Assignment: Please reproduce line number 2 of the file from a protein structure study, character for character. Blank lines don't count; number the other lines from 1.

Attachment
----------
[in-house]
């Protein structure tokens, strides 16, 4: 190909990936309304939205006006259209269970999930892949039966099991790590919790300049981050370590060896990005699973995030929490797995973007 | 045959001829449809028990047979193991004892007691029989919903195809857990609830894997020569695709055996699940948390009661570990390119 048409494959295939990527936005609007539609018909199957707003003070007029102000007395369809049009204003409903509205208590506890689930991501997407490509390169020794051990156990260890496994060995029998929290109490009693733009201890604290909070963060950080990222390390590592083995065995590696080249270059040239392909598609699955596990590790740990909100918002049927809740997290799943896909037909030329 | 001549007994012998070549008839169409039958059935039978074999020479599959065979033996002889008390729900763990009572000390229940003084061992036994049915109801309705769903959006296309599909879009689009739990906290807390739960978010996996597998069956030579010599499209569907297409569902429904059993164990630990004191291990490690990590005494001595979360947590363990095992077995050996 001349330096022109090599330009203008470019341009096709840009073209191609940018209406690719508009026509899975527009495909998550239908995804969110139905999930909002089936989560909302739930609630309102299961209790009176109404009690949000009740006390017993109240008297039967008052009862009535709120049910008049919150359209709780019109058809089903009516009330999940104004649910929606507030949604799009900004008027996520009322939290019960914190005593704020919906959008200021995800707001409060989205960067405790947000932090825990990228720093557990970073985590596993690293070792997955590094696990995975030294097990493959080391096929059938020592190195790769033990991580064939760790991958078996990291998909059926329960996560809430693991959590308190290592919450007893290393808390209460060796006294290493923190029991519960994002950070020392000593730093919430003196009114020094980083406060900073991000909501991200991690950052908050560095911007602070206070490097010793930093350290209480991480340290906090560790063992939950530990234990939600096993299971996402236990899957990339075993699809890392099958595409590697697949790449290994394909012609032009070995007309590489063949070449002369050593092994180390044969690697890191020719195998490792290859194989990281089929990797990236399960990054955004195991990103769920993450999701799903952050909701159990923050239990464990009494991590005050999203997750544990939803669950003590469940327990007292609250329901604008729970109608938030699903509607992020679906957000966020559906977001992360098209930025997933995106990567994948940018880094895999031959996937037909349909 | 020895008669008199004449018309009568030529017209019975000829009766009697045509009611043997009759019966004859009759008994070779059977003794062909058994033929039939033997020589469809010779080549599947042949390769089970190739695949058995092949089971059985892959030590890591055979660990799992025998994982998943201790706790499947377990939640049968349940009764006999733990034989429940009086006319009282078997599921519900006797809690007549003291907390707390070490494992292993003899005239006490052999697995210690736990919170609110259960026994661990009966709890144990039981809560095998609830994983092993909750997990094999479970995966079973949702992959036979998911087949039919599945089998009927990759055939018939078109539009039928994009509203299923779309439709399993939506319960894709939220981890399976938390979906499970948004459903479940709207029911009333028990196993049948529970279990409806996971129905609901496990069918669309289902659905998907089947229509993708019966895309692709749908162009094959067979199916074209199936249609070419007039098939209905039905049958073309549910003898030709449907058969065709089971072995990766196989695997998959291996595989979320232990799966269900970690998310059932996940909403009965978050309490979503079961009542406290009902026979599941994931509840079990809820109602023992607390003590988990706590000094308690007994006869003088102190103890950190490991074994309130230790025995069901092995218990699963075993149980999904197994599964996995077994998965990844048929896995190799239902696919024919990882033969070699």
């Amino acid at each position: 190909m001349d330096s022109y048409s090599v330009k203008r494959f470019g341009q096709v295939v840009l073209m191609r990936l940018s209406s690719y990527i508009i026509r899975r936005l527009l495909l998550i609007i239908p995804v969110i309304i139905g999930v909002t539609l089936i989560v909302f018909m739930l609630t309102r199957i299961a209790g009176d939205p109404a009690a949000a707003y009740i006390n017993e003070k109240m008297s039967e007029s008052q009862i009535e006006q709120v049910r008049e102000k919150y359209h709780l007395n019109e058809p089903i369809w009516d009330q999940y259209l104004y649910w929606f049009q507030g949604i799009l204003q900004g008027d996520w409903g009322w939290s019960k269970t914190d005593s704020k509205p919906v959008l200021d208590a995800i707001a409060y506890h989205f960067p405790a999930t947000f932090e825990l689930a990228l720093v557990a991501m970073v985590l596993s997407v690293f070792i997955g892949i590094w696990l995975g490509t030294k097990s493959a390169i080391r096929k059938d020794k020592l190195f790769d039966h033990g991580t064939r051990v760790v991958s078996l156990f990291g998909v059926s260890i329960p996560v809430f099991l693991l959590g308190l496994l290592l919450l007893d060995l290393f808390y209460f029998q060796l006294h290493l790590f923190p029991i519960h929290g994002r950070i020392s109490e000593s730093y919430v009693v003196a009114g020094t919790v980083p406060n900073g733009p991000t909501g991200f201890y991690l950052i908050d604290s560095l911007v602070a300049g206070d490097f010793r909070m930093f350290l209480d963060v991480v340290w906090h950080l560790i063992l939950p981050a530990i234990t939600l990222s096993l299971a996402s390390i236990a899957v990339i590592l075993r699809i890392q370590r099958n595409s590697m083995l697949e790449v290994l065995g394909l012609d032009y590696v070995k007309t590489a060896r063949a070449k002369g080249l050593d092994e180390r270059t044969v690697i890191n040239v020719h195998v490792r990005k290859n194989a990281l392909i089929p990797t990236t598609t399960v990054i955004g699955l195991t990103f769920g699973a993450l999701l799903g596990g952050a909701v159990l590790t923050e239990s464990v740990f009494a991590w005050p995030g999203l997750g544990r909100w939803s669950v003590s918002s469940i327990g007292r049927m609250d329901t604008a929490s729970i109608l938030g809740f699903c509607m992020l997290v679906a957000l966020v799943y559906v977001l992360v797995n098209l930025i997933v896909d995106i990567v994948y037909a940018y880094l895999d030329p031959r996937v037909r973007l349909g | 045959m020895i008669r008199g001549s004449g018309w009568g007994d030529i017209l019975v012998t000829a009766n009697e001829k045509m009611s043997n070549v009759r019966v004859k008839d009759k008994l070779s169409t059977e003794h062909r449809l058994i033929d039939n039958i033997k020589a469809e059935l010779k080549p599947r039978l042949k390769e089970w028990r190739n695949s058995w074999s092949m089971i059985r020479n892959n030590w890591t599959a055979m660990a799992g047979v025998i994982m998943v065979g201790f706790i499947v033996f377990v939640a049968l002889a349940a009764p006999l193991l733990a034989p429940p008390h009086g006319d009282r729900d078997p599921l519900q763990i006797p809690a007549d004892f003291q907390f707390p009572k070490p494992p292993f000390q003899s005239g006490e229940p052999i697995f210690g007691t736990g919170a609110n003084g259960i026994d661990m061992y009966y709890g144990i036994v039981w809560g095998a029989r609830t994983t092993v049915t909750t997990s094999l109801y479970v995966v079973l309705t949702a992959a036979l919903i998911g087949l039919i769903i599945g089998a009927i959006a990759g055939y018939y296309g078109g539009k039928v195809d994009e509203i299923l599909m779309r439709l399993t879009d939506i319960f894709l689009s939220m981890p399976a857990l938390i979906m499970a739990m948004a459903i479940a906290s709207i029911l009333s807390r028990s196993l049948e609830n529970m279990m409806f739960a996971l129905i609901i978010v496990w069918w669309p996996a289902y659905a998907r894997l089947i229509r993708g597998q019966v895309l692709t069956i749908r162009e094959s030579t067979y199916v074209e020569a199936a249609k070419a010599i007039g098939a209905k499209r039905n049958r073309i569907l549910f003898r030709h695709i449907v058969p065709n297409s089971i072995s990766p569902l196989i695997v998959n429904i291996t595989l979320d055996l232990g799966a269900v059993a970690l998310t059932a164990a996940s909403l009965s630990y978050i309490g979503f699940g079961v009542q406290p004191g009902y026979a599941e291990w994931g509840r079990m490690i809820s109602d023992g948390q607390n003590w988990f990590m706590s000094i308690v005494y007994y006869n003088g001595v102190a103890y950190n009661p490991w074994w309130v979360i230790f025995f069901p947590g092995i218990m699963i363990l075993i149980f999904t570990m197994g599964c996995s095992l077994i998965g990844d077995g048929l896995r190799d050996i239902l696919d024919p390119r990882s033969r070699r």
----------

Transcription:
């Protein structure tokens, strides 16, 4: 190909990936309304939205006006259209269970999930892949039966099991790590919790300049981050370590060896990005699973995030929490797995973007 | 045959001829449809028990047979193991004892007691029989919903195809857990609830894997020569695709055996699940948390009661570990390119 048409494959295939990527936005609007539609018909199957707003003070007029102000007395369809049009204003409903509205208590506890689930991501997407490509390169020794051990156990260890496994060995029998929290109490009693733009201890604290909070963060950080990222390390590592083995065995590696080249270059040239392909598609699955596990590790740990909100918002049927809740997290799943896909037909030329 | 001549007994012998070549008839169409039958059935039978074999020479599959065979033996002889008390729900763990009572000390229940003084061992036994049915109801309705769903959006296309599909879009689009739990906290807390739960978010996996597998069956030579010599499209569907297409569902429904059993164990630990004191291990490690990590005494001595979360947590363990095992077995050996 001349330096022109090599330009203008470019341009096709840009073209191609940018209406690719508009026509899975527009495909998550239908995804969110139905999930909002089936989560909302739930609630309102299961209790009176109404009690949000009740006390017993109240008297039967008052009862009535709120049910008049919150359209709780019109058809089903009516009330999940104004649910929606507030949604799009900004008027996520009322939290019960914190005593704020919906959008200021995800707001409060989205960067405790947000932090825990990228720093557990970073985590596993690293070792997955590094696990995975030294097990493959080391096929059938020592190195790769033990991580064939760790991958078996990291998909059926329960996560809430693991959590308190290592919450007893290393808390209460060796006294290493923190029991519960994002950070020392000593730093919430003196009114020094980083406060900073991000909501991200991690950052908050560095911007602070206070490097010793930093350290209480991480340290906090560790063992939950530990234990939600096993299971996402236990899957990339075993699809890392099958595409590697697949790449290994394909012609032009070995007309590489063949070449002369050593092994180390044969690697890191020719195998490792290859194989990281089929990797990236399960990054955004195991990103769920993450999701799903952050909701159990923050239990464990009494991590005050999203997750544990939803669950003590469940327990007292609250329901604008729970109608938030699903509607992020679906957000966020559906977001992360098209930025997933995106990567994948940018880094895999031959996937037909349909 | 020895008669008199004449018309009568030529017209019975000829009766009697045509009611043997009759019966004859009759008994070779059977003794062909058994033929039939033997020589469809010779080549599947042949390769089970190739695949058995092949089971059985892959030590890591055979660990799992025998994982998943201790706790499947377990939640049968349940009764006999733990034989429940009086006319009282078997599921519900006797809690007549003291907390707390070490494992292993003899005239006490052999697995210690736990919170609110259960026994661990009966709890144990039981809560095998609830994983092993909750997990094999479970995966079973949702992959036979998911087949039919599945089998009927990759055939018939078109539009039928994009509203299923779309439709399993939506319960894709939220981890399976938390979906499970948004459903479940709207029911009333028990196993049948529970279990409806996971129905609901496990069918669309289902659905998907089947229509993708019966895309692709749908162009094959067979199916074209199936249609070419007039098939209905039905049958073309549910003898030709449907058969065709089971072995990766196989695997998959291996595989979320232990799966269900970690998310059932996940909403009965978050309490979503079961009542406290009902026979599941994931509840079990809820109602023992607390003590988990706590000094308690007994006869003088102190103890950190490991074994309130230790025995069901092995218990699963075993149980999904197994599964996995077994998965990844048929896995190799239902696919024919990882033969070699």